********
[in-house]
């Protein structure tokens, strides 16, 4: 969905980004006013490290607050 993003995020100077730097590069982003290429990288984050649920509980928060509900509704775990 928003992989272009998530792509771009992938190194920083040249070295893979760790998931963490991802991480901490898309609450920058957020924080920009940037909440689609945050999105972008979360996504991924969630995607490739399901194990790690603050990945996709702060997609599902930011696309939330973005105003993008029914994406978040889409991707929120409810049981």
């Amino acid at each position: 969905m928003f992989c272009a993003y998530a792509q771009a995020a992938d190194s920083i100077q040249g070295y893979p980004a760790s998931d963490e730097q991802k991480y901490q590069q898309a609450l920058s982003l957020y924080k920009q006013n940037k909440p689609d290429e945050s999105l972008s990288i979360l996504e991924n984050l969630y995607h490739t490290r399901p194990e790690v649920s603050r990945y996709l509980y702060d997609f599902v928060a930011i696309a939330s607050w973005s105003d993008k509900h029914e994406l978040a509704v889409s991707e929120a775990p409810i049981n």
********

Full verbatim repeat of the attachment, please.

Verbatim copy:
[in-house]
């Protein structure tokens, strides 16, 4: 969905980004006013490290607050 993003995020100077730097590069982003290429990288984050649920509980928060509900509704775990 928003992989272009998530792509771009992938190194920083040249070295893979760790998931963490991802991480901490898309609450920058957020924080920009940037909440689609945050999105972008979360996504991924969630995607490739399901194990790690603050990945996709702060997609599902930011696309939330973005105003993008029914994406978040889409991707929120409810049981």
């Amino acid at each position: 969905m928003f992989c272009a993003y998530a792509q771009a995020a992938d190194s920083i100077q040249g070295y893979p980004a760790s998931d963490e730097q991802k991480y901490q590069q898309a609450l920058s982003l957020y924080k920009q006013n940037k909440p689609d290429e945050s999105l972008s990288i979360l996504e991924n984050l969630y995607h490739t490290r399901p194990e790690v649920s603050r990945y996709l509980y702060d997609f599902v928060a930011i696309a939330s607050w973005s105003d993008k509900h029914e994406l978040a509704v889409s991707e929120a775990p409810i049981n």